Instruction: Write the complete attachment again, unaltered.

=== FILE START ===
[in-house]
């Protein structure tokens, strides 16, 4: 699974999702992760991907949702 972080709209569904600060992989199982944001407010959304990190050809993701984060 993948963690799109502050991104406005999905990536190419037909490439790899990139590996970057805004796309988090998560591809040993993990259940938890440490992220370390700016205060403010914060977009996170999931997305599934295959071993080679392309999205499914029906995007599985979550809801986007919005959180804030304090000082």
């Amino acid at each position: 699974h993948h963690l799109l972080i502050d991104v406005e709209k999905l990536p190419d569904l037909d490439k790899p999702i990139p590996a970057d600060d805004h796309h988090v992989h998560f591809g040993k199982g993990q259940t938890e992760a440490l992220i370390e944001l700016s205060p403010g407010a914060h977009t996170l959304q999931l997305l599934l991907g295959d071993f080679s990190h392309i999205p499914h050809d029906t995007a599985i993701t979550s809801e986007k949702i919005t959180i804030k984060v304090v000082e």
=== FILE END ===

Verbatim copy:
[in-house]
């Protein structure tokens, strides 16, 4: 699974999702992760991907949702 972080709209569904600060992989199982944001407010959304990190050809993701984060 993948963690799109502050991104406005999905990536190419037909490439790899990139590996970057805004796309988090998560591809040993993990259940938890440490992220370390700016205060403010914060977009996170999931997305599934295959071993080679392309999205499914029906995007599985979550809801986007919005959180804030304090000082």
């Amino acid at each position: 699974h993948h963690l799109l972080i502050d991104v406005e709209k999905l990536p190419d569904l037909d490439k790899p999702i990139p590996a970057d600060d805004h796309h988090v992989h998560f591809g040993k199982g993990q259940t938890e992760a440490l992220i370390e944001l700016s205060p403010g407010a914060h977009t996170l959304q999931l997305l599934l991907g295959d071993f080679s990190h392309i999205p499914h050809d029906t995007a599985i993701t979550s809801e986007k949702i919005t959180i804030k984060v304090v000082e």